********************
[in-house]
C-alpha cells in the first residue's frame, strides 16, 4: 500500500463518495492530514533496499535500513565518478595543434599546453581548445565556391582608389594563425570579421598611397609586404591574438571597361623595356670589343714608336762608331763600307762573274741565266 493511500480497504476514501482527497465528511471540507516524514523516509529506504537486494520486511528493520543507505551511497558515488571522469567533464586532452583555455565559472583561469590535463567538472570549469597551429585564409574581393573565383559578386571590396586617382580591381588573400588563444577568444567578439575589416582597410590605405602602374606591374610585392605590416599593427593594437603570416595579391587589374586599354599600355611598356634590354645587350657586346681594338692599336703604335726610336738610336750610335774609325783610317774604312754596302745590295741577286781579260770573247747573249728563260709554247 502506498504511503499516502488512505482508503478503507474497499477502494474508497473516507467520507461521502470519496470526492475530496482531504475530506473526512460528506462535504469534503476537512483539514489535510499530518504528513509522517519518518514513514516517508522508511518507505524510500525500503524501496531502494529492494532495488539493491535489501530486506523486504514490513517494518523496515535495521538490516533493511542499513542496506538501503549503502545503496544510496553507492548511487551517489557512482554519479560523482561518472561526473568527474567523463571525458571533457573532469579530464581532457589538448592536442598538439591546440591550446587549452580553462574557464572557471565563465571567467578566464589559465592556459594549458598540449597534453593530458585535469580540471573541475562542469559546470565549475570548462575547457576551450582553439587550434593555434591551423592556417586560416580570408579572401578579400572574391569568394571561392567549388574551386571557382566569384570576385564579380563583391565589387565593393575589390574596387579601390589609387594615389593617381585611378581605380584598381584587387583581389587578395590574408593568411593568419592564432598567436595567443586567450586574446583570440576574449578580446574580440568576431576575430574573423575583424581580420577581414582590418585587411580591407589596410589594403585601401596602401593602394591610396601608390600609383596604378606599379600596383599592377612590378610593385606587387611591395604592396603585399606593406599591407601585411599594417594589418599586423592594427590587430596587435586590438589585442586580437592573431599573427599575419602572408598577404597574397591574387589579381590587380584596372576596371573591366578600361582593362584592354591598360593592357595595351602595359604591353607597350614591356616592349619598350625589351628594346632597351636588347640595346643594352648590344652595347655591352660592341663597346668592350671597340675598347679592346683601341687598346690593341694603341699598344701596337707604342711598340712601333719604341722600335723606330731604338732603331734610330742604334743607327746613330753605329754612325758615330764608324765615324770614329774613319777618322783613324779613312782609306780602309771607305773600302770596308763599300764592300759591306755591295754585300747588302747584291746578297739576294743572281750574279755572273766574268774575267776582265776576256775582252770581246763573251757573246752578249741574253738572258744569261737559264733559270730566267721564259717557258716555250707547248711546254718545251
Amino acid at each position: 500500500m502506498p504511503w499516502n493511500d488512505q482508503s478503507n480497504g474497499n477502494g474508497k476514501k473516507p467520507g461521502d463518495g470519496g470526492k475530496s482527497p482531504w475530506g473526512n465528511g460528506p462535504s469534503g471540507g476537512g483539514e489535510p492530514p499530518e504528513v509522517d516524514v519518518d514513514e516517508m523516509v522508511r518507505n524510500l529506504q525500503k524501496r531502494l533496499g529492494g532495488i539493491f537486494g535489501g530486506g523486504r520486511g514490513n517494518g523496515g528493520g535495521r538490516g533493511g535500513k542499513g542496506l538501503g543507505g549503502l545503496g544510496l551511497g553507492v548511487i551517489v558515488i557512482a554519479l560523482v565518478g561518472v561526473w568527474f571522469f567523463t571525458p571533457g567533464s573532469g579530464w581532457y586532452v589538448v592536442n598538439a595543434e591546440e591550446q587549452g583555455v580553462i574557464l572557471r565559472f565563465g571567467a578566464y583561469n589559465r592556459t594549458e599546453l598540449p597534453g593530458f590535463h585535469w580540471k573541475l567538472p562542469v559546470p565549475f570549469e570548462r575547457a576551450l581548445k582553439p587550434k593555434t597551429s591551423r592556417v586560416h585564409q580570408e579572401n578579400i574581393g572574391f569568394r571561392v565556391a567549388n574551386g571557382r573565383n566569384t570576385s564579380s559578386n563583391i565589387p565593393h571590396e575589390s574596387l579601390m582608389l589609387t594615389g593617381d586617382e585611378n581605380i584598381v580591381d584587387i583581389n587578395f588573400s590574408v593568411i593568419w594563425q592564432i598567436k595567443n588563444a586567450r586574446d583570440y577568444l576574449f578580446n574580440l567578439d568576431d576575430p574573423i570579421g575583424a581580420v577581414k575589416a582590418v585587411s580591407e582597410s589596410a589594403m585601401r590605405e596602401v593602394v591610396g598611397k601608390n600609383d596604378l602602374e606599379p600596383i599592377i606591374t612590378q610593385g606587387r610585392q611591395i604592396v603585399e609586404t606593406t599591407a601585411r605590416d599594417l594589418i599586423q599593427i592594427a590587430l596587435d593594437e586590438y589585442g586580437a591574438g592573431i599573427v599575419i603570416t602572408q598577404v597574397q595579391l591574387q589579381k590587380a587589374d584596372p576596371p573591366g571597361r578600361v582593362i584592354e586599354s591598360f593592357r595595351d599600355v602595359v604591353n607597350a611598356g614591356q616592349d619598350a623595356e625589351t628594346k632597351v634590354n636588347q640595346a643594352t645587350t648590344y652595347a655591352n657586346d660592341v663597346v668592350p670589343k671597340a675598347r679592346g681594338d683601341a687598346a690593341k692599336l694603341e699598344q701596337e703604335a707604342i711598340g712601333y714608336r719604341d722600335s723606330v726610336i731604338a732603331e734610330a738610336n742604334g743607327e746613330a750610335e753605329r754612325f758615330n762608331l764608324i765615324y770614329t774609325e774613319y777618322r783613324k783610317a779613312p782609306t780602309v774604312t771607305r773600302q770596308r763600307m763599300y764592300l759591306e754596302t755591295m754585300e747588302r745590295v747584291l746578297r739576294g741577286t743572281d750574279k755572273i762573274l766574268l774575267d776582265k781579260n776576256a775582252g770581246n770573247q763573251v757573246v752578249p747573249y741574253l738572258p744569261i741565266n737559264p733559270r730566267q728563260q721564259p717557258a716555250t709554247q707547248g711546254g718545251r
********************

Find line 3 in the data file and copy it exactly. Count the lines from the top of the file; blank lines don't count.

Amino acid at each position: 500500500m502506498p504511503w499516502n493511500d488512505q482508503s478503507n480497504g474497499n477502494g474508497k476514501k473516507p467520507g461521502d463518495g470519496g470526492k475530496s482527497p482531504w475530506g473526512n465528511g460528506p462535504s469534503g471540507g476537512g483539514e489535510p492530514p499530518e504528513v509522517d516524514v519518518d514513514e516517508m523516509v522508511r518507505n524510500l529506504q525500503k524501496r531502494l533496499g529492494g532495488i539493491f537486494g535489501g530486506g523486504r520486511g514490513n517494518g523496515g528493520g535495521r538490516g533493511g535500513k542499513g542496506l538501503g543507505g549503502l545503496g544510496l551511497g553507492v548511487i551517489v558515488i557512482a554519479l560523482v565518478g561518472v561526473w568527474f571522469f567523463t571525458p571533457g567533464s573532469g579530464w581532457y586532452v589538448v592536442n598538439a595543434e591546440e591550446q587549452g583555455v580553462i574557464l572557471r565559472f565563465g571567467a578566464y583561469n589559465r592556459t594549458e599546453l598540449p597534453g593530458f590535463h585535469w580540471k573541475l567538472p562542469v559546470p565549475f570549469e570548462r575547457a576551450l581548445k582553439p587550434k593555434t597551429s591551423r592556417v586560416h585564409q580570408e579572401n578579400i574581393g572574391f569568394r571561392v565556391a567549388n574551386g571557382r573565383n566569384t570576385s564579380s559578386n563583391i565589387p565593393h571590396e575589390s574596387l579601390m582608389l589609387t594615389g593617381d586617382e585611378n581605380i584598381v580591381d584587387i583581389n587578395f588573400s590574408v593568411i593568419w594563425q592564432i598567436k595567443n588563444a586567450r586574446d583570440y577568444l576574449f578580446n574580440l567578439d568576431d576575430p574573423i570579421g575583424a581580420v577581414k575589416a582590418v585587411s580591407e582597410s589596410a589594403m585601401r590605405e596602401v593602394v591610396g598611397k601608390n600609383d596604378l602602374e606599379p600596383i599592377i606591374t612590378q610593385g606587387r610585392q611591395i604592396v603585399e609586404t606593406t599591407a601585411r605590416d599594417l594589418i599586423q599593427i592594427a590587430l596587435d593594437e586590438y589585442g586580437a591574438g592573431i599573427v599575419i603570416t602572408q598577404v597574397q595579391l591574387q589579381k590587380a587589374d584596372p576596371p573591366g571597361r578600361v582593362i584592354e586599354s591598360f593592357r595595351d599600355v602595359v604591353n607597350a611598356g614591356q616592349d619598350a623595356e625589351t628594346k632597351v634590354n636588347q640595346a643594352t645587350t648590344y652595347a655591352n657586346d660592341v663597346v668592350p670589343k671597340a675598347r679592346g681594338d683601341a687598346a690593341k692599336l694603341e699598344q701596337e703604335a707604342i711598340g712601333y714608336r719604341d722600335s723606330v726610336i731604338a732603331e734610330a738610336n742604334g743607327e746613330a750610335e753605329r754612325f758615330n762608331l764608324i765615324y770614329t774609325e774613319y777618322r783613324k783610317a779613312p782609306t780602309v774604312t771607305r773600302q770596308r763600307m763599300y764592300l759591306e754596302t755591295m754585300e747588302r745590295v747584291l746578297r739576294g741577286t743572281d750574279k755572273i762573274l766574268l774575267d776582265k781579260n776576256a775582252g770581246n770573247q763573251v757573246v752578249p747573249y741574253l738572258p744569261i741565266n737559264p733559270r730566267q728563260q721564259p717557258a716555250t709554247q707547248g711546254g718545251r